Self-driving cars are sort of the holy grail of automobile manufacturing. Perhaps it's the futuristic allure of climbing into a vehicle that is able to transport you from point a to point b while you work, or take a nap, just enjoy the scenery. Or, maybe it's the idea that we'd all be more productive if we didn't have to waste time with tedious tasks like changing lanes, or navigating to an important meeting.
There's also, I suppose, an argument to be made that computers can (in theory) handle many of the functions of keeping a car safely on the road and moving in the right direction better than a human. Except, we're clearly not there yet.
Tesla's Autopilot capabilities (described by the company here) have come under intense scrutiny after a series of crashes, including at least one resulting in a fatality. That crash was the subject of an NTSB report released Tuesday, which faulted the car's Autopilot feature as being at least partially at fault.
The main findings of the report included the following:
The Tesla's Autopilot lane-keeping assist system steered the sport utility vehicle to the left into the neutral area of the gore, without providing an alert to the driver, due to limitations of the Tesla Autopilot vision system's processing software to accurately maintain the appropriate lane of travel.
The report also mentions that "Tesla's collision avoidance systems were not designed to, and did not, detect the crash attenuator at the end of the gore... consequently, the forward-collision warning system did not provide an alert and the automatic emergency braking did not activate."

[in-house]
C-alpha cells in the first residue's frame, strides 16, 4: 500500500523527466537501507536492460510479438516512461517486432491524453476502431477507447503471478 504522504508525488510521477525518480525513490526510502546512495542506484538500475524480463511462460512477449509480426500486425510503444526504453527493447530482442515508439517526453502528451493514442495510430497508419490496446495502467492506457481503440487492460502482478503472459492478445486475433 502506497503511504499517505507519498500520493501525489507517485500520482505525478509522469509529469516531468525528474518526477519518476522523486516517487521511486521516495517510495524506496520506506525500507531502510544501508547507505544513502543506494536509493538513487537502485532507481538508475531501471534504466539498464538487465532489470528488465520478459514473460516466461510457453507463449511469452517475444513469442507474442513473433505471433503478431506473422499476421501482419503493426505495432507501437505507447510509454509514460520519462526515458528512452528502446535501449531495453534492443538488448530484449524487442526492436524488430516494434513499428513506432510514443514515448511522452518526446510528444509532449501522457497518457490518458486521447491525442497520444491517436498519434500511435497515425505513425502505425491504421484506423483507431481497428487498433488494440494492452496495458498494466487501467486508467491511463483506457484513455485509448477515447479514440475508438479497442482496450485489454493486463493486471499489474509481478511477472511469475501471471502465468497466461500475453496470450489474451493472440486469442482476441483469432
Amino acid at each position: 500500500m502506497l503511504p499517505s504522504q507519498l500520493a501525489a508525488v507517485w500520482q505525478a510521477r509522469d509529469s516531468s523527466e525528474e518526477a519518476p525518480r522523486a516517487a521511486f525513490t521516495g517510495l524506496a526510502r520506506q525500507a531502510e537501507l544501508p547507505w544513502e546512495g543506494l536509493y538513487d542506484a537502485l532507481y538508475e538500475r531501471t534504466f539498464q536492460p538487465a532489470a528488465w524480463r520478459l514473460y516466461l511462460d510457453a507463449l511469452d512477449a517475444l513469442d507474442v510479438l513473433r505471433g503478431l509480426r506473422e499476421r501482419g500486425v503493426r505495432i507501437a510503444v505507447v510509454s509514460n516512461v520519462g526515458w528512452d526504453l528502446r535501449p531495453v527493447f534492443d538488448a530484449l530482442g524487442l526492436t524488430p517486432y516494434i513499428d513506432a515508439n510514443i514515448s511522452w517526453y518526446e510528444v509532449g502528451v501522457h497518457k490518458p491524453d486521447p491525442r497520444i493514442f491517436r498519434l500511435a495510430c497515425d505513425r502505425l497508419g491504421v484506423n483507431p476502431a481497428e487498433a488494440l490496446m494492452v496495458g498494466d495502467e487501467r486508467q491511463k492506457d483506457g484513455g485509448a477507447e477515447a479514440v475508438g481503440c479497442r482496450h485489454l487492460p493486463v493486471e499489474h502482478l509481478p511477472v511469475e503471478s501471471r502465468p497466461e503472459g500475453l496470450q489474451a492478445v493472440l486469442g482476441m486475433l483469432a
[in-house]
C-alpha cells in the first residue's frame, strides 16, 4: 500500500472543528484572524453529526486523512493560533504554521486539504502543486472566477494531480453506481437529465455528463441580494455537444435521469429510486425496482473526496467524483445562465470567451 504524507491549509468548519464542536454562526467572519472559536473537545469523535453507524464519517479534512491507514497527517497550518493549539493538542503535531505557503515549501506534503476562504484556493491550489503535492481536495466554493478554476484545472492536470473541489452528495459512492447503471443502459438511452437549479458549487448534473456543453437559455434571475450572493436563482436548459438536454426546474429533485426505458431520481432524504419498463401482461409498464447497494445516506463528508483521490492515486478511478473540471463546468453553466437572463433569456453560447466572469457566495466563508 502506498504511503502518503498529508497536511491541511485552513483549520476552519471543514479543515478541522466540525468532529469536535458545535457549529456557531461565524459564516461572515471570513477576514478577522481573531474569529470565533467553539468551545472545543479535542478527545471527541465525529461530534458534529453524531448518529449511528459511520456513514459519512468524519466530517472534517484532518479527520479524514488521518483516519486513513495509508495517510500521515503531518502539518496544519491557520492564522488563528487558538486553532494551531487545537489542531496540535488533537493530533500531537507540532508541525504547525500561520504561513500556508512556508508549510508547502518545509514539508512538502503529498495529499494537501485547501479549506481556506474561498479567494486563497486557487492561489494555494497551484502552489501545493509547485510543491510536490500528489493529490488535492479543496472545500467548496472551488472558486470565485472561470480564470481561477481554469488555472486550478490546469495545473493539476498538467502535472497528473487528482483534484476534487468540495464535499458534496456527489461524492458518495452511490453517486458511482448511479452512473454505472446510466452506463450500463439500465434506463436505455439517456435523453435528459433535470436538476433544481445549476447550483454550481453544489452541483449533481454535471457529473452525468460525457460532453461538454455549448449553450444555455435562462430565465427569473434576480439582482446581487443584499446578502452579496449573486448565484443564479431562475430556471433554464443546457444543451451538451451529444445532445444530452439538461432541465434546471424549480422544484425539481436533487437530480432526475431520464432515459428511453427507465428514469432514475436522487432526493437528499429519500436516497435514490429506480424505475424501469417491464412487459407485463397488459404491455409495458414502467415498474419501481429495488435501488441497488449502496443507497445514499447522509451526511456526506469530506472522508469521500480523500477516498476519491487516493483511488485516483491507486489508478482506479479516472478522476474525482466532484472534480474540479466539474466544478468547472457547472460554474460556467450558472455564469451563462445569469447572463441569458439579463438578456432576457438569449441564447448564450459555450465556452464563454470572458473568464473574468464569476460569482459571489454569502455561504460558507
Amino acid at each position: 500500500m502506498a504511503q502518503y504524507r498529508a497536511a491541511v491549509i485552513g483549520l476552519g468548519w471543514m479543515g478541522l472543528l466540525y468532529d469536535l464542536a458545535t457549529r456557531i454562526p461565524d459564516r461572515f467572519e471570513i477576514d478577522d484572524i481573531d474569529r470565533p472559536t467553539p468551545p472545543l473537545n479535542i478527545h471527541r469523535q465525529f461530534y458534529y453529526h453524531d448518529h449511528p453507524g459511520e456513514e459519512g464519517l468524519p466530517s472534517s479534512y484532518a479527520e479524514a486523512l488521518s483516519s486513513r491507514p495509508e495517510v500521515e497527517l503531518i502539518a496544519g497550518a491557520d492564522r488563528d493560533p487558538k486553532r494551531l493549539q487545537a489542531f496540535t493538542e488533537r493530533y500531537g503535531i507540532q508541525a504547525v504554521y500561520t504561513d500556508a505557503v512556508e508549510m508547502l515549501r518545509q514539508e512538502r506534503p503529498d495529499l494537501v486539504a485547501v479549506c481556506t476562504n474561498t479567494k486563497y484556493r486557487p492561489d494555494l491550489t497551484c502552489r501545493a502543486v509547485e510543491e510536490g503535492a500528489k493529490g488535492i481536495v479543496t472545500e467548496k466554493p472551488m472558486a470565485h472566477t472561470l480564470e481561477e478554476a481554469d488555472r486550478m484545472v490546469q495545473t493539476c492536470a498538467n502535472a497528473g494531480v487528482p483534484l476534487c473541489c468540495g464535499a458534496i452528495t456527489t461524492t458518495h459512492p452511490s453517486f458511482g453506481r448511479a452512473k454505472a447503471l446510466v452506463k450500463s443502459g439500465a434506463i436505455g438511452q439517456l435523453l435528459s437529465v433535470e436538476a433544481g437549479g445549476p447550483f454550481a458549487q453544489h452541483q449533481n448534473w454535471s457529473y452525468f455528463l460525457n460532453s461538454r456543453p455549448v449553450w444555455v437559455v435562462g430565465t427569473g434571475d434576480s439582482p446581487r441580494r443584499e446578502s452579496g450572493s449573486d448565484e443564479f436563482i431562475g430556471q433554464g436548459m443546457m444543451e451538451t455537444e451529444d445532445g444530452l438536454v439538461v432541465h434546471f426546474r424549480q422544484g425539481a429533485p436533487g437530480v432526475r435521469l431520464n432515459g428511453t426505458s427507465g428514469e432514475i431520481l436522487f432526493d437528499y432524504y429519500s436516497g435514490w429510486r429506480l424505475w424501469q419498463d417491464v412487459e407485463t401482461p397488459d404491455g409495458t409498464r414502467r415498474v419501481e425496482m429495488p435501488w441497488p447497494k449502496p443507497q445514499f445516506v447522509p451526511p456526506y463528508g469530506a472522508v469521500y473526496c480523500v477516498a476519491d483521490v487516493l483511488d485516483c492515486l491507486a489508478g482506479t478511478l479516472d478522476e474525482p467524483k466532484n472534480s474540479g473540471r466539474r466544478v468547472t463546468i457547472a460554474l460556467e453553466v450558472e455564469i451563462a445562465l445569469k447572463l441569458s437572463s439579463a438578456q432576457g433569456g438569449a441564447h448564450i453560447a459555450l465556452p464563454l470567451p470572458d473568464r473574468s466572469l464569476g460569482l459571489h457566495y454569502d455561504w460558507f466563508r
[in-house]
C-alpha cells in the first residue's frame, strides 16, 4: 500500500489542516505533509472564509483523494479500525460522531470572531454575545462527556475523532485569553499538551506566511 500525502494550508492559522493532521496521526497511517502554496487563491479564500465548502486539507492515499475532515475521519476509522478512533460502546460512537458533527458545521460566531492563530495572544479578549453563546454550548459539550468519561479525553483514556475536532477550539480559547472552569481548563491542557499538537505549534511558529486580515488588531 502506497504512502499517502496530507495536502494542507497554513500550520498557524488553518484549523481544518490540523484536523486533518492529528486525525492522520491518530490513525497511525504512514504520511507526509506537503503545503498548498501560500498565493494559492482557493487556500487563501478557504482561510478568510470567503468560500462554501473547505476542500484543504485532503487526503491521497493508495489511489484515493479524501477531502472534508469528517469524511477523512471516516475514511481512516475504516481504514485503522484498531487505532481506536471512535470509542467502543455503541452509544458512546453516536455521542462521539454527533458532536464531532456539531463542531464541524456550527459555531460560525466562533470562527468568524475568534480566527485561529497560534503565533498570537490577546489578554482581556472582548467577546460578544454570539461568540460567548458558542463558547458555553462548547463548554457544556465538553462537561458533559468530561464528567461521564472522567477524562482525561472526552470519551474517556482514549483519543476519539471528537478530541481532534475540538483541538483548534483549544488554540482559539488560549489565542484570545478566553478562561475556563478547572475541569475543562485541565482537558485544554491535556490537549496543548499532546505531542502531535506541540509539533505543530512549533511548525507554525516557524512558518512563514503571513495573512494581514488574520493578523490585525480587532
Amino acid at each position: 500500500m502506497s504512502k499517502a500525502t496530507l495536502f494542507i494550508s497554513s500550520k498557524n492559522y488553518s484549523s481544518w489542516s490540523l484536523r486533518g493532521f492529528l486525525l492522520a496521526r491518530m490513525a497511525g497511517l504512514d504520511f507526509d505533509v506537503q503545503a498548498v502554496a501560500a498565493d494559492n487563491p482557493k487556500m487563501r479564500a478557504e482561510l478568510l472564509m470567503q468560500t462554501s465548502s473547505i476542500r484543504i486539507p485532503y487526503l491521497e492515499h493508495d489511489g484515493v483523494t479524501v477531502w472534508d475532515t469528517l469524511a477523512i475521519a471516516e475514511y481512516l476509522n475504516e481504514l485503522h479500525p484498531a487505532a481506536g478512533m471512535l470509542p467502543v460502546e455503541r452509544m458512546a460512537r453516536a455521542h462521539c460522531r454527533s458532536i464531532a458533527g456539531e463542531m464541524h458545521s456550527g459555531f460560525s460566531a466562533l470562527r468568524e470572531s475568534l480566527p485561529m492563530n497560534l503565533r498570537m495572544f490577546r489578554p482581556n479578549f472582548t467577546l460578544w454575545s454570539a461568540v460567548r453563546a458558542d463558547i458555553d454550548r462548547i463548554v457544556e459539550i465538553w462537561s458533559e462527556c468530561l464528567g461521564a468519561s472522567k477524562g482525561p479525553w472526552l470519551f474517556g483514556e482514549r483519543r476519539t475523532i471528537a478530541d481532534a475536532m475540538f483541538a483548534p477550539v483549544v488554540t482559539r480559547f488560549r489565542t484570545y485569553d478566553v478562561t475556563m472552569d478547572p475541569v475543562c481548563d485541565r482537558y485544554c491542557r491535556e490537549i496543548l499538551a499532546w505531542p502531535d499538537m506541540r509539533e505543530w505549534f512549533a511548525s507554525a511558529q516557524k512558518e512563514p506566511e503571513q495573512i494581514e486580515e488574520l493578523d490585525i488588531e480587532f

As a result, the Model X collided with the attenuator and then crashed into two additional vehicles. The driver later died from blunt force trauma sustained in the accident.
To be fair, the problem isn't just the limitations of the autopilot capabilities. Another real problem is that drivers aren't ready to rely on those capabilities as a substitute for what they're supposed to be doing while they sit behind the wheel of a vehicle moving at more than 70 mph.
The NTSB was clear that its investigations "continue to show that the Tesla Autopilot system is being used by drivers outside the vehicle's operational design domain." At the same time, it criticizes Tesla for not limiting the conditions that Autopilot can be used.
Here's the problem: when you brand your driver assistance features 'Autopilot,' people assume that it's capable of more than it really is. Autopilot gives a sense that the car is able to drive itself. That's simply not true.
Tesla does offer additional features it describes as "Full Self-Driving Capability," but even those are only designed to control the vehicle in certain situations like while driving on the highway. As a result, drivers make the mistake of believing their cars are able to handle situations the technology isn't ready for.
Or, even more importantly, we're just not yet ready for the technology.